Writers see danger in copyright bill


Former Toronto Star columnist David Lewis Stein made an impassioned plea against the federal government’s new copyright act in Sunday’s edition of the paper.

As now written, he says, the new copyright act would severely harm Canadian writers, musicians and performers, while at the same time diminishing the cultural sense of ourselves that we have spent so many years building.

Stein outlines some of the potentially harmful aspects of Bill C-11, which is now undergoing clause-by-clause review from a legislative committee. He points to the digital revolution as the driving force behind those proposed changes to the act.

“Artists have good reason to love this revolution. It offers us so many new ways to get our work out to people,” he says. “The difficulty comes in getting paid for what we do. The ‘fair dealing’ section of this new copyright act will actually reduce the rights to their own work that writers now have. They ought to call it ‘unfair dealing’.”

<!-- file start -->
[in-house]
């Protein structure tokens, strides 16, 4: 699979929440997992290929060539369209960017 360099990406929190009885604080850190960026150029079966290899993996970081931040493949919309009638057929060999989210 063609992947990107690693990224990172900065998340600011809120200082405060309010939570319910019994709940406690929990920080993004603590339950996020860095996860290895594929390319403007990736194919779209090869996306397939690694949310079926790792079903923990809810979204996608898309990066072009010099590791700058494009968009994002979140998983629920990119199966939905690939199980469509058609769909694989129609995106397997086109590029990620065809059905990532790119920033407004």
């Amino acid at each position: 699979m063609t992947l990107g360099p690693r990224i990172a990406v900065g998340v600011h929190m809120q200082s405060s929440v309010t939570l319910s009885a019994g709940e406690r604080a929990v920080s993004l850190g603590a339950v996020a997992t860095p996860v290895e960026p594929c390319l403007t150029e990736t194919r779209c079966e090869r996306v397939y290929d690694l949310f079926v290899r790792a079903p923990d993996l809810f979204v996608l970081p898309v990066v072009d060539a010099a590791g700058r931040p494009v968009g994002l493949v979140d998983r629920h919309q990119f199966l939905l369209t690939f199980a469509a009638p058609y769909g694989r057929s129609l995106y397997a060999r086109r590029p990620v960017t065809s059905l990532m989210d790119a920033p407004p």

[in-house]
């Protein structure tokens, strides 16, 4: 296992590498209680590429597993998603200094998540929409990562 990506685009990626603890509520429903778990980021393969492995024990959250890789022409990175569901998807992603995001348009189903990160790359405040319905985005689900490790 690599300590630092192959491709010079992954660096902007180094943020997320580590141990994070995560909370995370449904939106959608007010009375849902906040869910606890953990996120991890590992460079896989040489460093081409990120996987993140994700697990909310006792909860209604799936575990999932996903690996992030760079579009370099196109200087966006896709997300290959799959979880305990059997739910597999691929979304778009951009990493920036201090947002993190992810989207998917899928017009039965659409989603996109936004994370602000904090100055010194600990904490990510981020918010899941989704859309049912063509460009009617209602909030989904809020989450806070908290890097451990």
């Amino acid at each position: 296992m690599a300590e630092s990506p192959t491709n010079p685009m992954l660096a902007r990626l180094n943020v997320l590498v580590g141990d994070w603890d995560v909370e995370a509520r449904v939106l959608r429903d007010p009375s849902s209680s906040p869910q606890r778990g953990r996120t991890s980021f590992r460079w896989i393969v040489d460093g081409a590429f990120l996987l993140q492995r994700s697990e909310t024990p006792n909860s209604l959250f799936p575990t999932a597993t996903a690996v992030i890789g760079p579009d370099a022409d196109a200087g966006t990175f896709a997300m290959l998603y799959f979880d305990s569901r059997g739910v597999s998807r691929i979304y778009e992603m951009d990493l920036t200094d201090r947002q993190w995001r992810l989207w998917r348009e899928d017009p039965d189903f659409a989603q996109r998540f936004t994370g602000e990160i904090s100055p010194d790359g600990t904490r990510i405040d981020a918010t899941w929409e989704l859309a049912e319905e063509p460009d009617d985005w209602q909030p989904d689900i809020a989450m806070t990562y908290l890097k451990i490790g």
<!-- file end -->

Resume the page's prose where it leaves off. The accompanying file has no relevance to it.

Stein says Greg Hollingshead, chair of the Writers Union of Canada, went to Ottawa last week to warn the committee that this bill “is likely to launch an unintended assault on the intellectual property of Canadian writers.” He was part of a coalition of 68 concerned arts organizations.

Stein hopes committee members were listening to that warning, because if the bill passes as it is now written, “it could be exceedingly harmful to people who have given so much of their time and passion to furthering the arts in this country.”

The legislative committee studying C-11 is chaired by Glenn Thibeault (NDP – Sudbury). Members are Charlie Angus, Scott Armstrong, Tyrone Benskin, Peter Braid, Paul Calandra, Dean Del Mastro, Pierre Dionne Labelle, Chungsen Leung, Phil McColeman, Rob Moore, Pierre Nantel and Geoff Regan.

Comments can be directed to committee clerk Christine Holke David at CC11@parl.gc.ca or 613-947-6729.